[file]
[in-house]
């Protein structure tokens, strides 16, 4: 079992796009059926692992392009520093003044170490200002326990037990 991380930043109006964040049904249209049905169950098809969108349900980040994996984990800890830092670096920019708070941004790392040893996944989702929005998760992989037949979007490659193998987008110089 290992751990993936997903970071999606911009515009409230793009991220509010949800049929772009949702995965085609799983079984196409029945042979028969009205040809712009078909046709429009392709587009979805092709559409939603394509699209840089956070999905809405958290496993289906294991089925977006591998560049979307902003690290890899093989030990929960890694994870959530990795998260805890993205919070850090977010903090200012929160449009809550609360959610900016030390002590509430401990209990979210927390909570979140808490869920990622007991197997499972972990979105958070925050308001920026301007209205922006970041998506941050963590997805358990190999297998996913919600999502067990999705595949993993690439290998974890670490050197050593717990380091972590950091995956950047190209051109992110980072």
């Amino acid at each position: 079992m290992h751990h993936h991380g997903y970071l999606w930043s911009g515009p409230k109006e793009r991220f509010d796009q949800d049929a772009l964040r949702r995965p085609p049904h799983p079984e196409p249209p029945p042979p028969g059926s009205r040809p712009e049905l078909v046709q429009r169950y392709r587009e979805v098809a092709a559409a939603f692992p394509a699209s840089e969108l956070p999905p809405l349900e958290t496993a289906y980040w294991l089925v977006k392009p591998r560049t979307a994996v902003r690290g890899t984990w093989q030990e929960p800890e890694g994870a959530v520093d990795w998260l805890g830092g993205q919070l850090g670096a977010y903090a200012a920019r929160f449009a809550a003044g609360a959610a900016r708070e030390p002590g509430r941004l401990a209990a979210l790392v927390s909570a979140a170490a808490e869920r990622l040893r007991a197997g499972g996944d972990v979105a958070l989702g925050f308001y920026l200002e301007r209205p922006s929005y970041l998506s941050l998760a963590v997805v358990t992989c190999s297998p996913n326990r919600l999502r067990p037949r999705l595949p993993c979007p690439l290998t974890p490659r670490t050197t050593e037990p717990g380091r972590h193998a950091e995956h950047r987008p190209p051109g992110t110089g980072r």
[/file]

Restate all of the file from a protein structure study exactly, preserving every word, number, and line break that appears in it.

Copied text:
[in-house]
């Protein structure tokens, strides 16, 4: 079992796009059926692992392009520093003044170490200002326990037990 991380930043109006964040049904249209049905169950098809969108349900980040994996984990800890830092670096920019708070941004790392040893996944989702929005998760992989037949979007490659193998987008110089 290992751990993936997903970071999606911009515009409230793009991220509010949800049929772009949702995965085609799983079984196409029945042979028969009205040809712009078909046709429009392709587009979805092709559409939603394509699209840089956070999905809405958290496993289906294991089925977006591998560049979307902003690290890899093989030990929960890694994870959530990795998260805890993205919070850090977010903090200012929160449009809550609360959610900016030390002590509430401990209990979210927390909570979140808490869920990622007991197997499972972990979105958070925050308001920026301007209205922006970041998506941050963590997805358990190999297998996913919600999502067990999705595949993993690439290998974890670490050197050593717990380091972590950091995956950047190209051109992110980072």
């Amino acid at each position: 079992m290992h751990h993936h991380g997903y970071l999606w930043s911009g515009p409230k109006e793009r991220f509010d796009q949800d049929a772009l964040r949702r995965p085609p049904h799983p079984e196409p249209p029945p042979p028969g059926s009205r040809p712009e049905l078909v046709q429009r169950y392709r587009e979805v098809a092709a559409a939603f692992p394509a699209s840089e969108l956070p999905p809405l349900e958290t496993a289906y980040w294991l089925v977006k392009p591998r560049t979307a994996v902003r690290g890899t984990w093989q030990e929960p800890e890694g994870a959530v520093d990795w998260l805890g830092g993205q919070l850090g670096a977010y903090a200012a920019r929160f449009a809550a003044g609360a959610a900016r708070e030390p002590g509430r941004l401990a209990a979210l790392v927390s909570a979140a170490a808490e869920r990622l040893r007991a197997g499972g996944d972990v979105a958070l989702g925050f308001y920026l200002e301007r209205p922006s929005y970041l998506s941050l998760a963590v997805v358990t992989c190999s297998p996913n326990r919600l999502r067990p037949r999705l595949p993993c979007p690439l290998t974890p490659r670490t050197t050593e037990p717990g380091r972590h193998a950091e995956h950047r987008p190209p051109g992110t110089g980072r």